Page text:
SLR - March 2020 - Caroline Ko
Platelet Rich Plasma Injection for Acute Achilles Tendon Rupture: Path-2 Randomised, Placebo Controlled, Superiority Trial
Reference: Keene DJ, Alsousou J, Harrison P, Hulley P, Wagland S, Parsons SR, Thompson JY, O'Connor HM, Schlüssel MM, Dutton SJ, Lamb SE, Willett K. Platelet Rich Plasma Injection for Acute Achilles Tendon Rupture: Path-2 Randomised, Placebo Controlled, Superiority Trial. BMJ. 2019 Nov 20;367:l6132. doi: 10.1136/bmj.l6132. PubMed PMID: 31748208; PubMed Central PMCID: PMC6863552.
Scientific Literature Review
Reviewed By: Caroline Ko, DPM
Residency Program: Kaiser Permanente North Bay Consortium – Vallejo, CA
Podiatric Relevance: Autologous platelet rich plasma (PRP) is an arising modality often added to augment and presumably accelerate healing with supraphysiological concentrations of platelets, leukocytes, and growth factors. The market for the product is projected to be worth US $383.56 million by 2023. Yet, the scientific evidence on the clinical efficacy has been weak, underpowered and mostly anecdotal. Although platelet rich plasma may positively affect cellular and physiologic healing, quality of clinical efficacy is increasing in its popularity after being endorsed by athletes and leading to increased medical costs for the patients. This study was conducted to determine whether PRP improves outcomes after acute Achilles tendon rupture treated with conservative treatment.
Methods: This randomized, placebo-controlled superiority trial was conducted at 19 hospitals in the United Kingdom. Two hundred thirty adults over the age of 18 years who presented within 12 days of acute Achilles tendon rupture injury and were conservatively treated were included. Excluded were those with injuries at the insertion or musculotendinous junction, major leg injury or deformity, Diabetes, platelet or hematologic disorder, systemic corticosteroids, anticoagulation treatment and other contraindicating conditions. Patients were randomized 1:1 to PRP (n=114) or placebo with dry needle (n=116). The primary outcome of the study was Achilles tendon function at 24 weeks, measured by the limb symmetry index (injured/uninjured x100) during the heel rise endurance test (repeated single leg heel rises until fatigue). Secondary outcomes were patient reported outcomes such as, Achilles tendon rupture score, quality of life (short form 12), pain (visual analog score), patient specific function goal attainment and adverse events. Data from the study were analyzed on the intention to treat basis.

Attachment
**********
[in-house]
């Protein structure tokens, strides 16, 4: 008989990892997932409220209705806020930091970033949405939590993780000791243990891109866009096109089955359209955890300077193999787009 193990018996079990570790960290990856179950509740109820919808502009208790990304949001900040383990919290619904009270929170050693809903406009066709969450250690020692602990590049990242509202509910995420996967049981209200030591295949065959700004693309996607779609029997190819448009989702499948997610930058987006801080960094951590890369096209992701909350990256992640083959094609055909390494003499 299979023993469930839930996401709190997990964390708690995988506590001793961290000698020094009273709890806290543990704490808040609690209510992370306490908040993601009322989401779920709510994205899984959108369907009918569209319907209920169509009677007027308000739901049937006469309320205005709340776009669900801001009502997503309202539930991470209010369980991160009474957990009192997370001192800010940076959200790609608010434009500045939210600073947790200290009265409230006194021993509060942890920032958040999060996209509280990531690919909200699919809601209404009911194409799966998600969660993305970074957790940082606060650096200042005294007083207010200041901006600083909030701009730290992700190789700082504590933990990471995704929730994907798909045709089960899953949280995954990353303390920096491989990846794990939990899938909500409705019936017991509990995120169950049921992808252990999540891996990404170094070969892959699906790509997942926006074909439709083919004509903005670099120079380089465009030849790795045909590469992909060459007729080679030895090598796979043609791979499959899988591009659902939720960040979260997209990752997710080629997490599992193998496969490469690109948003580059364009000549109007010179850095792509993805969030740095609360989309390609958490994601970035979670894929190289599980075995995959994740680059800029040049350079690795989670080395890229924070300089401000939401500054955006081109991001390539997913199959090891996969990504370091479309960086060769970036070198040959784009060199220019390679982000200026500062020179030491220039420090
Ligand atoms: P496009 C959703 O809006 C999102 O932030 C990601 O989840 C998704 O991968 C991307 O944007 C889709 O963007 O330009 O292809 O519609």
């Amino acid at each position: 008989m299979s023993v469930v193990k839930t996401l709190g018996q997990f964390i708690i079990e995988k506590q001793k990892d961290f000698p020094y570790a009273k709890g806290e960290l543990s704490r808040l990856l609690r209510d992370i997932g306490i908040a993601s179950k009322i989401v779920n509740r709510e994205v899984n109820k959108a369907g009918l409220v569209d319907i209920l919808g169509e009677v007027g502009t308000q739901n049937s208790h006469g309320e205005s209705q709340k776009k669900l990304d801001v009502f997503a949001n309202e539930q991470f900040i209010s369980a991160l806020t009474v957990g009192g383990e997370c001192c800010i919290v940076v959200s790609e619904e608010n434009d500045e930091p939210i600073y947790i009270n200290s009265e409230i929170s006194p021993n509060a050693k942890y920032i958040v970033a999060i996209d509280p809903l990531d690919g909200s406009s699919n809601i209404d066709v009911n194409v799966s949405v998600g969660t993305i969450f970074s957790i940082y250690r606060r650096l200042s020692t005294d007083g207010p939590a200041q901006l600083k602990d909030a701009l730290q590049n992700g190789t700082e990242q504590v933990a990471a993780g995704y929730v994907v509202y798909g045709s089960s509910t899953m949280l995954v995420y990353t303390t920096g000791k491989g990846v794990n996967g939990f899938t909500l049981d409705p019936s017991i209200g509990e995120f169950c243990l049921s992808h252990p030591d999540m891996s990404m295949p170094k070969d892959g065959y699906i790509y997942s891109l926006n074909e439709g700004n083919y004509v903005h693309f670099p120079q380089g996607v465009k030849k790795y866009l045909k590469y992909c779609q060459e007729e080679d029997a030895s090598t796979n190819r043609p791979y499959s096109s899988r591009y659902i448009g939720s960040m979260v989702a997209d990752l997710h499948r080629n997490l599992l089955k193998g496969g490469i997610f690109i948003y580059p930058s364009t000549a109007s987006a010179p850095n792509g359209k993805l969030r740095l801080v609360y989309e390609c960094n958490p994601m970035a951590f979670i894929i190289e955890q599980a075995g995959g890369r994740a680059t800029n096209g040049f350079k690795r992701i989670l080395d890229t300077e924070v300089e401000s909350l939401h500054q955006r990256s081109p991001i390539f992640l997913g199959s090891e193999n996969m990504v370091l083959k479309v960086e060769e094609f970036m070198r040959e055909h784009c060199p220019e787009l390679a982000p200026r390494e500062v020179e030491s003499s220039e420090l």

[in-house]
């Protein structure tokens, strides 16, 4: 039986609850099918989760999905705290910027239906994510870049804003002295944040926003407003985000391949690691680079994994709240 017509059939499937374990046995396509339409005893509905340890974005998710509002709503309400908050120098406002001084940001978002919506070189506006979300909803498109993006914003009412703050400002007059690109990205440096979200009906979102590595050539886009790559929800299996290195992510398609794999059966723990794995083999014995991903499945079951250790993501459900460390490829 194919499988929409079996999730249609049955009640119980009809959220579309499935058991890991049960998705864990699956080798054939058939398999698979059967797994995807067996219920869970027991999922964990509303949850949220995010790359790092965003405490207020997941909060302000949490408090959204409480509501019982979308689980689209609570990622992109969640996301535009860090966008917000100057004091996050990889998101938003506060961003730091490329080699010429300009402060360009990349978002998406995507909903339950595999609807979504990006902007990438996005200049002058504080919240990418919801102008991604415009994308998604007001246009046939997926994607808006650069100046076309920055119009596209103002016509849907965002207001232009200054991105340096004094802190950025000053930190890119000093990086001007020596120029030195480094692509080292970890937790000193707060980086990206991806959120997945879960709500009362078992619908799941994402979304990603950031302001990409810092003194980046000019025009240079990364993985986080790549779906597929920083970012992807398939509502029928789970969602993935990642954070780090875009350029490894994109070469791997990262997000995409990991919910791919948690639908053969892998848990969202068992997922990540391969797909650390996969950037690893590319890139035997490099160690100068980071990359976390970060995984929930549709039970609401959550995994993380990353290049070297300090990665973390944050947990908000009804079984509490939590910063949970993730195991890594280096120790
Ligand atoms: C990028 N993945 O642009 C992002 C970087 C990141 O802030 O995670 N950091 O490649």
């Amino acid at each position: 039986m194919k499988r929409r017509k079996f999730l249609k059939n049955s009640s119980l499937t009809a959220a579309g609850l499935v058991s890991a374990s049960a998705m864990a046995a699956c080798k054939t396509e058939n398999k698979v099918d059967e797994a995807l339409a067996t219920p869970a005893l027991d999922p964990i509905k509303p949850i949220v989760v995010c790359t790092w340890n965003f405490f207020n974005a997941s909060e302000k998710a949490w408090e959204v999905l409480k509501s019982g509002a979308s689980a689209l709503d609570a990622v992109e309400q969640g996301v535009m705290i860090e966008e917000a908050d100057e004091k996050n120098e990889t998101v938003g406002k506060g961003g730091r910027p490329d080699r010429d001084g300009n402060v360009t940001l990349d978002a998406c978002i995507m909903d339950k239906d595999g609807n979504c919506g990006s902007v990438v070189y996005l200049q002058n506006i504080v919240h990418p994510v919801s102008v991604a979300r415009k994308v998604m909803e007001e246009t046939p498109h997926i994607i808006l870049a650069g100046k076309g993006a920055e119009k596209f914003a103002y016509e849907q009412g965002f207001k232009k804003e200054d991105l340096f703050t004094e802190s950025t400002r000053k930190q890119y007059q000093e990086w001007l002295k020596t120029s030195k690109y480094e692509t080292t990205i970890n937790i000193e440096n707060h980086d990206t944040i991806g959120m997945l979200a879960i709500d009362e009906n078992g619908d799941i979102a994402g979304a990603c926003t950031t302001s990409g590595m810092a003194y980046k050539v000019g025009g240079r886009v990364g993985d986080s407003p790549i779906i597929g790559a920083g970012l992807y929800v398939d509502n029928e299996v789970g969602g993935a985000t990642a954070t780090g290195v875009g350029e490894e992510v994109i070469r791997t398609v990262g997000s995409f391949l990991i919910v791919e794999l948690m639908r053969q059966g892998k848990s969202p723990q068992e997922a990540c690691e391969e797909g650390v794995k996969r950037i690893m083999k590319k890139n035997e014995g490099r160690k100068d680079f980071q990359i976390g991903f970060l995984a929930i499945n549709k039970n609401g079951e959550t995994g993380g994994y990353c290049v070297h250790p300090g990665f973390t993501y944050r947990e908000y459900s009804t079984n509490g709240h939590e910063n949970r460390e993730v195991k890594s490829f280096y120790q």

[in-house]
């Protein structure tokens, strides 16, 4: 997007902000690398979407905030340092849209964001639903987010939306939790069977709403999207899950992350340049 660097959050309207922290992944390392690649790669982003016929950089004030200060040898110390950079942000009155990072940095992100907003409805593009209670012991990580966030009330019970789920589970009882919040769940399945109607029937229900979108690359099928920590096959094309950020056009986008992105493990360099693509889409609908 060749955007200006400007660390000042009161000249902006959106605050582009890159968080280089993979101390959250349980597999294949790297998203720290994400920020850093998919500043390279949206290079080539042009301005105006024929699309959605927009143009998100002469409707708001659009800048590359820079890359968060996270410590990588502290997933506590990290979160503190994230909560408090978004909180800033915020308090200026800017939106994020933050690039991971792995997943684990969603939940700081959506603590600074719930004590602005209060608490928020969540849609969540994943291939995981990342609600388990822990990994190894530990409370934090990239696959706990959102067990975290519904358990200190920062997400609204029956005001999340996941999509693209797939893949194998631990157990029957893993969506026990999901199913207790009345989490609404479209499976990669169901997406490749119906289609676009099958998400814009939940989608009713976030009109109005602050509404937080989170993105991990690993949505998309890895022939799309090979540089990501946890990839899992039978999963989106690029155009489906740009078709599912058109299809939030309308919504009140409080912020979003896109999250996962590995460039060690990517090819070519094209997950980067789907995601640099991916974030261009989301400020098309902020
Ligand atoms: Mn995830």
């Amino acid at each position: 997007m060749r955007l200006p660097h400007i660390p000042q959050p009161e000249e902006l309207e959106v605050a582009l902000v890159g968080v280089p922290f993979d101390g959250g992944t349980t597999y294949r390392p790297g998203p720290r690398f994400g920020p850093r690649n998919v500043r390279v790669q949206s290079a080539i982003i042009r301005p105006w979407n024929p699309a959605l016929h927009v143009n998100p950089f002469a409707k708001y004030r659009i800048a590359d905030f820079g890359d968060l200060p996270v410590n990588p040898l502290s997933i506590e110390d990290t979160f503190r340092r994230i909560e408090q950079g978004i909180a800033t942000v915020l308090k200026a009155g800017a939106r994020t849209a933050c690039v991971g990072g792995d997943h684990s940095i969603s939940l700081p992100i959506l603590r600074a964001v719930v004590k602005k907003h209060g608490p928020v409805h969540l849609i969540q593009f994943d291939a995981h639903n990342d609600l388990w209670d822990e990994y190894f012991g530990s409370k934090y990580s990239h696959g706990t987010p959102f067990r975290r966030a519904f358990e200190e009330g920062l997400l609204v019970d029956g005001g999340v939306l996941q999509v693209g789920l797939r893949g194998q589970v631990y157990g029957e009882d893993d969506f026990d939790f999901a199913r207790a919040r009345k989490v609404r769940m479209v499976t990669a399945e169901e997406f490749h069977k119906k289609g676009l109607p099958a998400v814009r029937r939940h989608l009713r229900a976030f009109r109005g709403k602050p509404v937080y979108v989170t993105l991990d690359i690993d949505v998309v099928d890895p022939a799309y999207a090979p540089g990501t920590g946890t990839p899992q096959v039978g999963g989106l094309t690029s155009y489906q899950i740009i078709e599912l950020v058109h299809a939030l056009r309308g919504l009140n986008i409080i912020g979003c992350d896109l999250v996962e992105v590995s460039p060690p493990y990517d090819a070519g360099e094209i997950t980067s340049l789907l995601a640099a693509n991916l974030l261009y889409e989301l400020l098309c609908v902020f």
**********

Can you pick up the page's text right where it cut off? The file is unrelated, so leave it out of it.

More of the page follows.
Results: At 24 weeks post-injury, no significant difference was detected neither the primary or the secondary outcomes in patients who received PRP injections and placebo injections. Muscle tendon function in patients who received PRP injections (34.7 percent; SD 17.7 percent) and placebo injections (38.5 percent; SD 22.8 percent) had adjusted mean difference of -3.9 percent.
Conclusions: This trial is allegedly the largest known trial that investigated into the efficacy of PRP in acute tendon ruptures. There currently is no solid evidence that PRP injections can objectively improve muscle tendon function or patient reported outcomes after acute Achilles tendon injuries treated with conservative treatments, and that conclusion is supported in this trial. This may caution podiatric surgeona in the future from utilizing treatment modalities not confirmed with research.